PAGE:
notexting

August 2015

Manitoba Public Insurance asks: Would you want a text to be your last words?

BY Kathleen Hagan

 

Distracted driving is a dangerous and deadly problem. Through its ‘Your Last Words’ anti-distracted driving campaign, Manitoba Public Insurance (MPI) is raising awareness about the dangers of texting while behind the wheel.

Last September, the MPI took this campaign to the next level when it unveiled a texting and driving simulator that demonstrates just how hard it is to perform these two tasks simultaneously. The simulator, produced by Winnipeg-based developer Tactica Interactive, has two versions: an online version and an event version that is held at venues throughout Manitoba.

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Manitoba Public Insurance’s texting and driving simulator shows citizens how difficult it is to perform these two tasks simultaneously.

“We have a vested interest in trying to reduce fatalities and casualties on our roadways,” says Brian Smiley, media relations coordinator at MPI. “Many of the people who have tried the simulator admitted that they do text and drive, although most said they do so when stopped at a red light or when traffic is crawling—not at highway speeds. We’re focused on trying to raise awareness of how dangerous this is to discourage them from doing it altogether.”

The online version of the texting and driving simulator is designed to be like a typical driving experience, with the user controlling an onscreen vehicle from his or her keyboard. The event version of the simulator is a bit more robust, allowing citizens to get into a “cockpit” to sit behind a steering wheel and use gas and brake pedals. To date, it has visited 38 locations and reached almost 6,000 people.

“In this safe and controlled environment, the public is able to get engaged and experience how it’s impossible to text and drive safely,” Smiley says. “The simulator is designed to be challenging, and it presents users with life-like situations such as a vehicle coming at them head-on or a pedestrian walking out in front of them. It also simulates traveling at highway speeds up to 100 kph. It could be deadly to be texting in these situations.”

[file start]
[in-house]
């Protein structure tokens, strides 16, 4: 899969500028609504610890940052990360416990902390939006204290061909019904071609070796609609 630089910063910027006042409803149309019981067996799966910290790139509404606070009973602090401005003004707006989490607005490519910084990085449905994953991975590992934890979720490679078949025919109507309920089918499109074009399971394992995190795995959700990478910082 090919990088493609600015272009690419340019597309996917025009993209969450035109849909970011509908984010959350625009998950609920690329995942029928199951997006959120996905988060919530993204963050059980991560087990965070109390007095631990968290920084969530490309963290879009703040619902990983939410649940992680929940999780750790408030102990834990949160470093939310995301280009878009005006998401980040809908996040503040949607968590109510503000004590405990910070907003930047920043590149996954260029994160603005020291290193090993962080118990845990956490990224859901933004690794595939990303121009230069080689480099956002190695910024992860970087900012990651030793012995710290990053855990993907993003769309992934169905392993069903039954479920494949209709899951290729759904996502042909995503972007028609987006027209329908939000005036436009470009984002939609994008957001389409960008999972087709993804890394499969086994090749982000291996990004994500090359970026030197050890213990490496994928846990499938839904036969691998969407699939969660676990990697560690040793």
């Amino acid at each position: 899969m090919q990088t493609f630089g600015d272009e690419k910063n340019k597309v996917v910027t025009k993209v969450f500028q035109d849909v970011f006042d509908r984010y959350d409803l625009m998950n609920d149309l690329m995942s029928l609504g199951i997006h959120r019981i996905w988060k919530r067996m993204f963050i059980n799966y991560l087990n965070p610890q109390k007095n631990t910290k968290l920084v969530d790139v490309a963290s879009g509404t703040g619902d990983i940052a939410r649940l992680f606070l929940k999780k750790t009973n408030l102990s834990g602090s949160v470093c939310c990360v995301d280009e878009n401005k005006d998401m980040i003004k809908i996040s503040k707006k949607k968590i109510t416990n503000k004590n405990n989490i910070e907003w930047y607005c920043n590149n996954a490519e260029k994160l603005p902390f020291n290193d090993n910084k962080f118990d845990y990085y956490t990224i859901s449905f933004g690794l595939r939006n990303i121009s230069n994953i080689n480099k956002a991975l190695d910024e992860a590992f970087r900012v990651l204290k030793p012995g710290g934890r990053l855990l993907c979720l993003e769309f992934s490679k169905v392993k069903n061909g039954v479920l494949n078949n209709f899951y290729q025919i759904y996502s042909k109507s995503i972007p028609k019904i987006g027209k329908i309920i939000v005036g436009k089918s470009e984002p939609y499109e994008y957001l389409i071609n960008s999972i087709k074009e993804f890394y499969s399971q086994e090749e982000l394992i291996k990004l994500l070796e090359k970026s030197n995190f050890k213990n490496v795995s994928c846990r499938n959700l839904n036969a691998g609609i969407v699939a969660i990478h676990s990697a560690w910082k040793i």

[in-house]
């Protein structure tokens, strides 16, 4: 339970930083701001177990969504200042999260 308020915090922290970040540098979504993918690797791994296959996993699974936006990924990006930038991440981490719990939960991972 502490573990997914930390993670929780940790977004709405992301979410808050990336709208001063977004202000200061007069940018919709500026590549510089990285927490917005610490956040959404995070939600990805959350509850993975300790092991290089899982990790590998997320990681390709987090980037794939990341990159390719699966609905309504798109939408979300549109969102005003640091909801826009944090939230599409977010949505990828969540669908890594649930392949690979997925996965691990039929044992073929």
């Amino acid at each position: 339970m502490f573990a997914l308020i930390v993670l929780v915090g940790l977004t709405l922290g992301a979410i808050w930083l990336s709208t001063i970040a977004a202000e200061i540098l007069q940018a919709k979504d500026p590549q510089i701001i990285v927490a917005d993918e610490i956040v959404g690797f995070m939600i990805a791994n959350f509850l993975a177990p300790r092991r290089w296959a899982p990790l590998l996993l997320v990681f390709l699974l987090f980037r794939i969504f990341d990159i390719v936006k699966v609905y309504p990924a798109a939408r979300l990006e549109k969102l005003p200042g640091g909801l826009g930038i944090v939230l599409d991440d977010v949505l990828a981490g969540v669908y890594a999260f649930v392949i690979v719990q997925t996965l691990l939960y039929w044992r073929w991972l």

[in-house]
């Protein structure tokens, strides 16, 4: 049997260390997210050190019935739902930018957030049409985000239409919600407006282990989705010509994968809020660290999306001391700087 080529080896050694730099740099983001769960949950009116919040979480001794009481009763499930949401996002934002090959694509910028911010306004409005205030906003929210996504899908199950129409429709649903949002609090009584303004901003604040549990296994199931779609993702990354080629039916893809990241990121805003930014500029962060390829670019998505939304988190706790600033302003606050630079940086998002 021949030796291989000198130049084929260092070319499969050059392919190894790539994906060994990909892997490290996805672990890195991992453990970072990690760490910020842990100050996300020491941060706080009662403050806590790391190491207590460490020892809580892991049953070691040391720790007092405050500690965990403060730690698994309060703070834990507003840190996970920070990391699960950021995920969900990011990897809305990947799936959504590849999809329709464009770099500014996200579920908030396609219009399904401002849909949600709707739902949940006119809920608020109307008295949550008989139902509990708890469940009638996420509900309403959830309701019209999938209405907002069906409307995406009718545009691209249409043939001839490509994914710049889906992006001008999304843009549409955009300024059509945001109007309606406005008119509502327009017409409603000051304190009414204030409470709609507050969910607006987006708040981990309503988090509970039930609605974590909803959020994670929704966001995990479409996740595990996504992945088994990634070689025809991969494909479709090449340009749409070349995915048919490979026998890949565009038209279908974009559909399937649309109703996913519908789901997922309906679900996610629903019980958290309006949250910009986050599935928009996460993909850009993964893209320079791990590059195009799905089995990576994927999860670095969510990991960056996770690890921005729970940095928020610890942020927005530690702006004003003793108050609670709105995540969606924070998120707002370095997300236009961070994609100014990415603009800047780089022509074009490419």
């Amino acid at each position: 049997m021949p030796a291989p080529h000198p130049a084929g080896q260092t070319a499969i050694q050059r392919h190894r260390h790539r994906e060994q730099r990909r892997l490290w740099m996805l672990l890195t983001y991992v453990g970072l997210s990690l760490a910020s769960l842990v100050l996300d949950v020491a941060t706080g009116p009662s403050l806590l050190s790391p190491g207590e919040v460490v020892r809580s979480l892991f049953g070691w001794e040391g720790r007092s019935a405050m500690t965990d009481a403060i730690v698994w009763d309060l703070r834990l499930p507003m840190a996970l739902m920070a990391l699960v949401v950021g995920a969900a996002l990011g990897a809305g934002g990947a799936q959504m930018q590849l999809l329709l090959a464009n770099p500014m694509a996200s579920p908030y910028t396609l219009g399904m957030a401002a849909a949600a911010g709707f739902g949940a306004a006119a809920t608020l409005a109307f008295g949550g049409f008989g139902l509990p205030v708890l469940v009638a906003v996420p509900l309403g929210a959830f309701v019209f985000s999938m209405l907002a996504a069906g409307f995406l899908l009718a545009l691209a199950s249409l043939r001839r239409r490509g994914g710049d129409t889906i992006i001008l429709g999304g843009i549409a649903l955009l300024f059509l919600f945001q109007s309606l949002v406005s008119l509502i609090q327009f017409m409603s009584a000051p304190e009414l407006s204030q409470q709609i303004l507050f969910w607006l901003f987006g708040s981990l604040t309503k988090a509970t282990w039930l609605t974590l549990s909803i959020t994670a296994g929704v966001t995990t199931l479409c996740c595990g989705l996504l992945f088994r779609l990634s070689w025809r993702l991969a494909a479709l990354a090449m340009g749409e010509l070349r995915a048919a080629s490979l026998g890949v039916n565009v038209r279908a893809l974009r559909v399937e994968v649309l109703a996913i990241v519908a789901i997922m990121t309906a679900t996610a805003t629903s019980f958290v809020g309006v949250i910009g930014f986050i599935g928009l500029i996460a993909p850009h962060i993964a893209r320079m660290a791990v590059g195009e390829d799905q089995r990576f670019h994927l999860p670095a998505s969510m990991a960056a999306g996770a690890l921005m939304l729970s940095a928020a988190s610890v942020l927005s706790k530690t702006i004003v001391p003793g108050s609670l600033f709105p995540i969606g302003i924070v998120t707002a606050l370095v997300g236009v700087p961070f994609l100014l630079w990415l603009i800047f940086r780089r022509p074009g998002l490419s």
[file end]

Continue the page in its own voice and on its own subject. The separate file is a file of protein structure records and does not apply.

In an effort to engage a younger audience, the simulator also has been introduced and incorporated into MPI’s high school driver education program. About 12,000 students take the program each year in 170 Manitoba high schools. Students discuss distracted driving in the classroom, and they also participate online under the direction of their instructor. Many students also will utilize the online version of the simulator when at home.

Smiley says he’s heard encouraging feedback about the simulator thus far—people have been impressed with the technology, and others have pledged to put their phones to the side while driving. Still, he says, “We know we have a lot of work left to do.”

 

Risky Behavior

In Manitoba, it is illegal to use a hand-held electronic device while driving. But that doesn’t stop many drivers. Consider these facts:

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Almost 5,000 Manitobans are convicted each year for using a hand-held electronic device while driving.


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Every year, 25 people die and more than 800 are injured in crashes linked to distracted driving in Manitoba.


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Almost 9 in 10 Manitobans believe people using hand-held cellphones while driving is a serious problem.


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On average, one in four road fatalities are linked to distracted driving in Manitoba.